Do you give an excuse?

Two Young Women in Front of the Computer TalkingHow do you feel about giving excuses? Have you ever paid attention to someone telling you they can’t come to your house for dinner; can’t meet you at the movies, or wherever you were going to meet up? Ever listened to their reasons.

Now don’t get me wrong, there are legitimate reasons why we can’t do things. And we should be big girls and boys and tell people when we can’t do something, tactfully of course, and show gratitude for their asking us.

I was listening to a friend telling another friend why she couldn’t make it for dinner. She told the friend she couldn’t come and instead of stopping there she began elaborating on why she couldn’t make it. Of course the friend immediately started telling her all the things she could fix in her situation and then she would be able to come. This went on for 15 minutes, they even tried to drag me into it. Fortunately, I was tired of listening, and told them I had other things to do and left.

Why is it, when someone gives us an invitation and we can’t make it we go into theses excuses why we can’t make it? And why is it when the person receives the reason as to why you can’t make it they feel compelled to come up with scenarios for you so you can work them into your situation and come. It’s down right tiring to listen to these types of conversations.

After this happened over the weekend, I gave some serious thoughts as to how I handle these things. I came up with a plan. When an invitation is extended, and I cannot make it, I will thank the person for the invitation graciously, but decline. I think all that is necessary to say is, “Thank you so much for thinking of me unfortunately I won’t be able to make it, perhaps another time.”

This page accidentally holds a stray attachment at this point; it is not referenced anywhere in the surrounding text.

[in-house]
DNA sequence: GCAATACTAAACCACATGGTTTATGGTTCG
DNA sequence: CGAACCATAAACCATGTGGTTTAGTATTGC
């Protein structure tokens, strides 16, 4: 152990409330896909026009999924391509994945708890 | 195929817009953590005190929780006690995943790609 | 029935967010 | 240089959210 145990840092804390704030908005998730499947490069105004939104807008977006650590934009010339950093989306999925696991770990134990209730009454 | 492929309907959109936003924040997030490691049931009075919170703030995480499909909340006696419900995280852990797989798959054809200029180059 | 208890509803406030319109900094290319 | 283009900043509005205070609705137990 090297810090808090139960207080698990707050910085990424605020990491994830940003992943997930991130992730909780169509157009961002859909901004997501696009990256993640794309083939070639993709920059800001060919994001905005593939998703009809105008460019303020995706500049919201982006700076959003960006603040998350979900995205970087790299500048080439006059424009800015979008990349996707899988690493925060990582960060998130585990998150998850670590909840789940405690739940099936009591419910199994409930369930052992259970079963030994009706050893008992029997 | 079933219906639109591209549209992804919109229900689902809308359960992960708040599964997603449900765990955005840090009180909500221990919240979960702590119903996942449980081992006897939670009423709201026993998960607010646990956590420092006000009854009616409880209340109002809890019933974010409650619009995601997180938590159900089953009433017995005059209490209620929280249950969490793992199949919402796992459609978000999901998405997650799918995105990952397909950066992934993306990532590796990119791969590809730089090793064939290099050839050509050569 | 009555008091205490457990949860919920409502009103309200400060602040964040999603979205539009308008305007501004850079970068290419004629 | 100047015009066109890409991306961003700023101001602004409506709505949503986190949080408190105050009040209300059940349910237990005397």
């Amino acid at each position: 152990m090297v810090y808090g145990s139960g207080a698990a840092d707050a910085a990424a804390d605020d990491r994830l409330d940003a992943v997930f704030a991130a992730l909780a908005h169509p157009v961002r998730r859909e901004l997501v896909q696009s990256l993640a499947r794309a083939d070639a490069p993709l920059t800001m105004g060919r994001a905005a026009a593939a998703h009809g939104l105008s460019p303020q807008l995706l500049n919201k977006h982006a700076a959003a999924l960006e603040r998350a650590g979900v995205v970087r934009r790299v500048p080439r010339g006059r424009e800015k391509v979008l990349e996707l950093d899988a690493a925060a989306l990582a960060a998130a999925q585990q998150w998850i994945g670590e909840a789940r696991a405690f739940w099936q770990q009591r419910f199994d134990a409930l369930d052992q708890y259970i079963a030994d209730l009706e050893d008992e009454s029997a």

Okay, don’t you think that is sufficient? Alright, so what do you do when they say you have to come? And give you reasons why. They won’t take no for an answer. What do you say? For me, this is my plan. “Thank you so much, that is so sweet, unfortunately, I will have to decline this time, perhaps next time.” Then turn and walk away. I may have to do this several times with certain people, but eventually, I believe they will be trained in accepting my declining and not try to go into a hundred reasons why I have to come. The fact that I don’t stand there giving them opportunities to come up with solutions should put an end to it.

It is great people want us to be with them, they enjoy our company. It’s wonderful to have friends. We should love them and cherish them. But we can’t be with them all the time. Nor do we always want to do everthing and go everywhere they want us to. But we don’t want to offend either, and we don’t want to make ourselves miserable. It make take a while, but eventually they will catch on.

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About Susan Reichert

Editor-in-Chief of Southern Writers Magazine, a magazine for authors.We highlight and promote authors and their books. Married with four daughters. Live in the South. President of a Writers Group.
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